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'A-level reforms are a throwback to a golden age that never was'

Richard Atkins, Association of Colleges president, and principal of Exeter College, writes:

The dust is beginning to settle after A-levels day. On Thursday 14 August, as principal of Exeter College, my working day began at 8am. I went into college to welcome some of our 800 A-level students who were patiently waiting to collect their envelopes. Congratulations go to all students (and teachers) on their A-level success, particularly the 300,000 who studied in a further education or sixth form college.

As usual, they greeted their results with a mixture of smiles, tears, laughter and hugs. There was a lot of nervousness and excitement amongst both the students and the teaching staff. In the English psyche, this event has become one of the more emotional "coming of age "ceremonies that we have.

As usual, the media continuously carried A-level stories among their headlines, and while A-levels remain key qualifications for many young people it does rather re-enforce the myth that most young people take A-levels and progress to university.

As in other FE colleges, a significantly larger proportion of our students are studying for vocational qualifications such as BTEC and City & Guilds, but sadly they don't have a national "coming of age" day, which is as well recognised.

A-levels have been largely unchanged since Curriculum 2000, when the modular structure and AS levels were first introduced to a system initially created in 1949. They have been long regarded as the 'gold standard' of the English qualifications system and politicians have been nervous about changing them.

The current structure of AS Levels and A2s, with no January examinations or re-sits, seems to have worked well this year despite some concerns that we had about students not being able to sit these mid-year stepping stone exams.

National A-level results are almost exactly the same as last year, with the pass rate of 98 per cent just 0.1per cent lower than last year, and high grades (A*, A and B) at 52.4 per cent being 0.5 per cent lower. Indeed the percentage of students gaining A* grades rose to 8.2 per cent, up 0.6 per cent.

Given the additional 30,000 university places this year, and the demographic downturn in the number of 18-year-olds, there should be plenty of available higher education places at universities and colleges for this year's successful students.

I welcomed the recent changes that have been made to A-levels to date, namely the ending of re-sits and January examinations. Along with pretty well every other educationalist, I am much more concerned and sceptical about the benefits of the next round of changes.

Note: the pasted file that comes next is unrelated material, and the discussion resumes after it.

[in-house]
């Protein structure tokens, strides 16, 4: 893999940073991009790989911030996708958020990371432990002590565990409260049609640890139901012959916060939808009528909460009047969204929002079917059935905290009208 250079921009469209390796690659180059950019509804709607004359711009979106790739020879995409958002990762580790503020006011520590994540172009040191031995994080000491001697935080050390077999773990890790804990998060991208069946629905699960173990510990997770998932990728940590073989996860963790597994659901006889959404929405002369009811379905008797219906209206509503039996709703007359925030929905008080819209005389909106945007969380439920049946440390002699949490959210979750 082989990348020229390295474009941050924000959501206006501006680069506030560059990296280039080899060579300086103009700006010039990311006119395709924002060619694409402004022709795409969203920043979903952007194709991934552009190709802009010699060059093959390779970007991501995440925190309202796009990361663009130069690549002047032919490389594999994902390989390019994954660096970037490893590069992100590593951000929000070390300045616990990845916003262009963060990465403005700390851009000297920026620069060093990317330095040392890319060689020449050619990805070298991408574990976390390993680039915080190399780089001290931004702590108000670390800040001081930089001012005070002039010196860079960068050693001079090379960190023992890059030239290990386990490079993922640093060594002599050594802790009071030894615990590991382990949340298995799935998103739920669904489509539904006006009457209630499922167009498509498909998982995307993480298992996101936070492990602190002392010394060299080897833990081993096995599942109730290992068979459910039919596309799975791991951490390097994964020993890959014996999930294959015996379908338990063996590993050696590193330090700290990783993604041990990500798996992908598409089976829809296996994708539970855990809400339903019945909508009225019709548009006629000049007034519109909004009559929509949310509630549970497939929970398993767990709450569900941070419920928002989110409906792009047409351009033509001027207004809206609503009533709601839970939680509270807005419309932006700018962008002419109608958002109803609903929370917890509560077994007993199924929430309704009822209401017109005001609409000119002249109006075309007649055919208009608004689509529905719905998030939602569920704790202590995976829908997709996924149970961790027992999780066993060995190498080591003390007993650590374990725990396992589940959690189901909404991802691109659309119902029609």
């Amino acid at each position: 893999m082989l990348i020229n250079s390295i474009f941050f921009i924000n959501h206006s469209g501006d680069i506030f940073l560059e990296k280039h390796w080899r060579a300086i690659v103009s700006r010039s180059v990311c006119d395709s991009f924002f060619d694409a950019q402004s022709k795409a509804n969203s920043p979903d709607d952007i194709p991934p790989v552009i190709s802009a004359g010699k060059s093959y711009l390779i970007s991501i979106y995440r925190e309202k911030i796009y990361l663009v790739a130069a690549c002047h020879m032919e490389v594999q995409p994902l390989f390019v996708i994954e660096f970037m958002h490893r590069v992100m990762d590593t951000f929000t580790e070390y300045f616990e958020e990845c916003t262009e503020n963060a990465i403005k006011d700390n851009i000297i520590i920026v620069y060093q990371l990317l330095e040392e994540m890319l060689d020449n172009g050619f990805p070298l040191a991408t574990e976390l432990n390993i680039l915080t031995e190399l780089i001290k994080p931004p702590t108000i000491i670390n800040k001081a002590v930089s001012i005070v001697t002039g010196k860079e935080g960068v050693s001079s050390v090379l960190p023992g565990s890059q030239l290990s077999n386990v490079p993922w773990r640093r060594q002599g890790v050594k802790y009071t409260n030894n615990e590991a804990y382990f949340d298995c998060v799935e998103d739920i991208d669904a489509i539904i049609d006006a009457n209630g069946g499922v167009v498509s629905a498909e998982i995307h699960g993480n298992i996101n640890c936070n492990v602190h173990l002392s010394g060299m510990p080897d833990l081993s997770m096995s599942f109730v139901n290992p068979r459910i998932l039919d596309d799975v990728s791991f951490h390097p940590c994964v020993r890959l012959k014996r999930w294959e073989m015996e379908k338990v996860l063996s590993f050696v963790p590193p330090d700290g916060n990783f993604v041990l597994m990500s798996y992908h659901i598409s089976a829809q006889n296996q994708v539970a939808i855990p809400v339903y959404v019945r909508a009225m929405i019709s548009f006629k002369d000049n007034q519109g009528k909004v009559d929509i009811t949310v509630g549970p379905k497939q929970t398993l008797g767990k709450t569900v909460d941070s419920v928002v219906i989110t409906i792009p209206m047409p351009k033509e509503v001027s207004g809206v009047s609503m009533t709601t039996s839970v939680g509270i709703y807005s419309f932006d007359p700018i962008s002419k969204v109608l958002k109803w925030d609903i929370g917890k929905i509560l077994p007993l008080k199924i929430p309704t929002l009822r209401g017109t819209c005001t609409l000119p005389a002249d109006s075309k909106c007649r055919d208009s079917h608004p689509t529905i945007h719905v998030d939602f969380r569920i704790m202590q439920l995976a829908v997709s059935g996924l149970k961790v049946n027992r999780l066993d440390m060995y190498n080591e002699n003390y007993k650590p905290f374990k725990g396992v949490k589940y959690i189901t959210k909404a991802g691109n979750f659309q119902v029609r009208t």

Two-year linear A-levels appear to be a throwback to a mythical 'golden age'. This structure will not reflect the modern world or the structure of university degree courses, nor will it develop some of the employability skills that our young people will need in the future.

Students benefit from a range of assessment methods, with final examinations being the most important element, but basing two years of study on one examination sitting is very limited indeed. If the reforms are implemented as planned, we can expect to see a drop in pass rates and, more importantly, another barrier to social mobility.

Students benefit and learn from assessment stepping stones along the way, and this reflects the world in which they will live and work as adults. My memory of the golden age was that luck played a much greater part in results.

Colleges frequently recruit A-level students from many secondary schools, some with their own sixth forms and some without. Young people choose colleges because of the range of subjects and options on offer, the more vibrant class sizes, the specialist teaching staff and the ideal preparation that colleges offer for university life. For academically able students, colleges enable them to study alongside similarly talented students from a wide geographical area.

I want young people, universities and employers to have an academic public examination for those aged 18 and over which is consistent, robust and contemporary.

This qualification should provide academic rigour, but also encourage the development of key employability skills. I believe the AS and A2 system offers this mix, provides sensible stepping stones and prepares students for university or employment. Regular reviews and updates are essential, but to tear this up and go back to a system discredited 20 years ago, is not in the best interests of anyone.

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